It being the 18th June and the 199th anniversary of the Battle of Waterloo I came across a reference in a newspaper to the Napoleonic War version of the Home Guard, the militia regiments that were recruited during the years of the war with France and her allies. During the early 19th century regiments were formed in local communities to defend the country from enemies, both external and internal. Militia largely comprised of the landed gentry or the middle classes, Catholics and some Nonconformists were excluded although restrictions were lifted later when the country faced an acute manpower shortage after 1812 when wars against the French and the Americans drained resources. Over 100,000 men joined the Militia and recruitment increased sharply when there was a possibility of French invasion during 1803-4. The number of men under arms was staggering with something like half of all men of military age donning uniform. The presence of the military in everyday life even finds itself described in the pages of “Pride and Prejudice” with the flighty Lydia drooling over the presence of the uniformed Mr Wickham and his soldier colleagues. The need for large numbers involved in the war caused strains on the manufacturing capacity of British factories and shortages of uniform and weapons were reported which reminded me of similar problems faced over 100 years later when the Home Guard was formed.

Their duties were varied and could include guarding prisoners of war. In 1799 the Staffordshire Militia were called out to guard Dutch prisoners, the task of standing watch over captured enemy combatants grew more onerous as the war progressed and more prisoners were landed in the country. By 1810 prisoner numbers stood at 52,000, some of the number finding their way to Leek which housed 300 French POWs.

The Militia were also called to suppress civil disorder in times of hardship. One example occurred at the “Battle” of Macclesfield in April 1812 when 300 rioters descended on the town demanding shop owners lower their prices.  It was an example of what the late Marxist historian Eric Hobsbawm would have called “collective bargaining by riot” Order was eventually restored by the Stockport Militia who even brought up cannon to deal with the disturbances. (On one occasion the Militia sided with the rioters when soldiers in Portsmouth demanded that butchers reduce their prices). Staffordshire Militia were also ordered to Nottinghamshire during the Luddite uprising in the same yea.

There were also times of display when the Staffordshire Militia paraded before the Prince of Wales at Windsor in 1799 to celebrate his birthday.

Discipline could be lax and whimsical; the Dorset Volunteers fined soldiers 6p for laughing when the command of “attention” was given. Nearer home in Cheadle in April 1809 the local regiment “composed of well sized and muscular young men” who were well drilled, but lacked control as the following incident illustrates.  One of the recruits insulted the commanding officer Colonel Wilson. The man was condemned to be flogged, but Wilson revoked the order and addressed the company on the need to follow orders which had a “salutary effect of the corps”

Thursday, 12 June 2014

Biddle Moor in the 1890s

I had always assumed that the collecting of folk music and custom at the end of the 19th century was always a male preserve. I think of people like Cecil Sharp, Ralph Vaughn Williams and Gustav Holst weighed down with heavy sound recording equipment seeking out some ancient in the depths of Somerset to meticulously note down folksong.

 Over the years I have had an interest in folk music and have attended many a concert. I had always assumed that North Staffordshire was not especially rich territory as far as local folk music or lore was concerned. Some areas of the country such as the West Country appear to have a richer tradition although subsequent commentators have suggested that the industrial areas were missed because folklorists felt they were somehow” tainted”.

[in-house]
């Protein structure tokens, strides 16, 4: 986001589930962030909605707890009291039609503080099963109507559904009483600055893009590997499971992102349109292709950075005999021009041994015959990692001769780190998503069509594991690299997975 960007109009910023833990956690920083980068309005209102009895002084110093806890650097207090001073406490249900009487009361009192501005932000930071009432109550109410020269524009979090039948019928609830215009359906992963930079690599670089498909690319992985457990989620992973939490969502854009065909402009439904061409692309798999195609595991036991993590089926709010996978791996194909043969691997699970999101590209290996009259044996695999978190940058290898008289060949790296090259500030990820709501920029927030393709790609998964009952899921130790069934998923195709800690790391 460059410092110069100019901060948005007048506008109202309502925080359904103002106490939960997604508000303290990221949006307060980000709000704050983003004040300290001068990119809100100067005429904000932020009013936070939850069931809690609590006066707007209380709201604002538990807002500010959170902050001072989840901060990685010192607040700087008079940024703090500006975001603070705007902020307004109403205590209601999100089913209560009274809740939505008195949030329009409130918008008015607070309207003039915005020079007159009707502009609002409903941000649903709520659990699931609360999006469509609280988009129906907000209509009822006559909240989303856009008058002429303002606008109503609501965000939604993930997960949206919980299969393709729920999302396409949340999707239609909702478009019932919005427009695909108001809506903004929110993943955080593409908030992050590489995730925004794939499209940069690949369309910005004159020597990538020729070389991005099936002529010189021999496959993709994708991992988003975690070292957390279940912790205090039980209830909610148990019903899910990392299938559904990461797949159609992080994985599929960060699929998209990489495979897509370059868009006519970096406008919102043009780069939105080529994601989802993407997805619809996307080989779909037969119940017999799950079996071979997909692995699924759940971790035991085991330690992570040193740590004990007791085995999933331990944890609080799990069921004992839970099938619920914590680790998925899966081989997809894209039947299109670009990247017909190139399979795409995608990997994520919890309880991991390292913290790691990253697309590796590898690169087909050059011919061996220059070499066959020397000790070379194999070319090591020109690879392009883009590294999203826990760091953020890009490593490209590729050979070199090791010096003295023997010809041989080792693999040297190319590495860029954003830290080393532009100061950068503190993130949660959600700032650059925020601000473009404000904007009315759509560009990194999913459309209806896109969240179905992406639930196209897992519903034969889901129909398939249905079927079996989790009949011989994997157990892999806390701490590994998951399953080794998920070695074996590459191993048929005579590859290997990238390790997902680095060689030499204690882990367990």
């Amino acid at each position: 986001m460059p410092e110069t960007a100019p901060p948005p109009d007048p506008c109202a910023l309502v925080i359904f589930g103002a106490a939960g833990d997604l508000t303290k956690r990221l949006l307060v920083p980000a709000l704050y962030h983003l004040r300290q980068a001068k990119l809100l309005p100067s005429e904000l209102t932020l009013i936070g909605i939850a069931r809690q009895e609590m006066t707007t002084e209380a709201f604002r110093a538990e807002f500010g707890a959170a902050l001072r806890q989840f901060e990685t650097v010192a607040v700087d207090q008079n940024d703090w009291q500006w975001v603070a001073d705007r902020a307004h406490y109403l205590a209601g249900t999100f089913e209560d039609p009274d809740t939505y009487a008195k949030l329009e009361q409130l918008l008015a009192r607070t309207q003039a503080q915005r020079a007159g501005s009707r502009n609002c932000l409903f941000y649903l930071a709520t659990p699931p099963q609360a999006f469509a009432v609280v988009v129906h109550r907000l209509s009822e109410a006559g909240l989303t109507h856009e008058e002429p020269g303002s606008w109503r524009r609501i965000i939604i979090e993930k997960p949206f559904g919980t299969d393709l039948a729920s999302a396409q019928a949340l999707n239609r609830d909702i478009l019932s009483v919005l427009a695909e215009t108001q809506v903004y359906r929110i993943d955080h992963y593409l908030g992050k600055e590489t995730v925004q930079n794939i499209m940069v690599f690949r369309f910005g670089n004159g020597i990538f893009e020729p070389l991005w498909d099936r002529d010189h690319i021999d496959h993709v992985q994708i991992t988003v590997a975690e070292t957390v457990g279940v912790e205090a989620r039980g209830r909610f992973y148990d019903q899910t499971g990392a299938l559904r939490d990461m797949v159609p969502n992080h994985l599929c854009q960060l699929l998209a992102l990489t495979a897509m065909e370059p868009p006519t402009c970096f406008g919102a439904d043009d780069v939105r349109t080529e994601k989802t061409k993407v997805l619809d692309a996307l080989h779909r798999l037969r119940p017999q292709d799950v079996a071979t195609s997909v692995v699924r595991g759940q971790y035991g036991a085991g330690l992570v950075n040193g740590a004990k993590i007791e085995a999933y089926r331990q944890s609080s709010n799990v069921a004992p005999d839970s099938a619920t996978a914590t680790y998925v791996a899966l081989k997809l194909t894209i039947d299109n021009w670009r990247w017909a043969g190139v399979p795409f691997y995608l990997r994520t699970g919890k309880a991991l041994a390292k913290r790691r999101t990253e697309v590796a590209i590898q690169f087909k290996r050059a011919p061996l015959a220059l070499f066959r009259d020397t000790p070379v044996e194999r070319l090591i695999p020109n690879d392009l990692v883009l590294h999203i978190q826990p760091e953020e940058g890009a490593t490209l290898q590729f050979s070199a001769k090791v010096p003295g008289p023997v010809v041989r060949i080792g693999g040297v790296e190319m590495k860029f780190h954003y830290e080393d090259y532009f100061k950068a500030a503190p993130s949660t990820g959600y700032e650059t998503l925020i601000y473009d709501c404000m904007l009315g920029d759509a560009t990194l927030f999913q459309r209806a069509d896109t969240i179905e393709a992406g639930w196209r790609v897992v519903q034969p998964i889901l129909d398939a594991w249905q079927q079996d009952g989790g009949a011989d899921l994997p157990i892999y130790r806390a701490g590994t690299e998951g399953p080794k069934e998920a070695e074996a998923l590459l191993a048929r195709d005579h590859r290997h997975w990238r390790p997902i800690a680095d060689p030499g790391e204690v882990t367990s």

I looked recently at the archive of folksong that exists at Cecil Sharp House and the digital archive contains a number of games and dances collected in the Cheadle and Tean areas by Alice Keary and Charlotte Burne in the 1890s. Charlotte Burne who was born on the borders of Staffordshire and Shropshire was something of a pioneer in folk music and rose to pre-eminence within the organisation.  She produced a book on Shropshire folklore and edited the Folklore Society’s magazine. She became the first women president of the Society unusually as the organisation was London based and she remained in Staffordshire. She lived near Eccleshall. Miss Keary was from Oakhill in Stoke on Trent and spent most of her life immersing herself in the myths of North Staffordshire.( Her brother wrote an experimental novel which was admired by James Joyce)  Together the two women spent three years circa 1890-1893 collecting materials  in North Staffordshire. While a number of joint papers were published, Burne moved to Cheltenham in 1894, and their research failed to be realised in book form. It is probably true to say that the role of women in the story of collecting the folk tradition of the country has been neglected by a masculine dominated art form.

In the 1890s they were collecting material on Biddulph and their account of life on the Moor is worth recounting

 “One very curious settlement we have, locally reputed to be a separate race, the "Biddle Muir" men. Biddulph Moor is situated in the north-western extremity of the county, bordering on Cheshire. The people live in houses scattered here and there over the moor, and are said to have been much more peculiar a generation ago than they are now. They wore their hair, which is said to have been generally either red or black, cut short in front and hanging long at the back. Their houses consisted of two apartments, one entered through the other. The outer room was the abode of the cattle and pigs, the inner one that of the family. Tradition, according to the guide-books, says that they are descended from a party of Saracens brought home in the time of the Crusades by the lord of the adjoining manor of Knypersley. Their dialect is said to include many words which are unknown in the surrounding district, and which some have thought they could trace to an Arabic origin”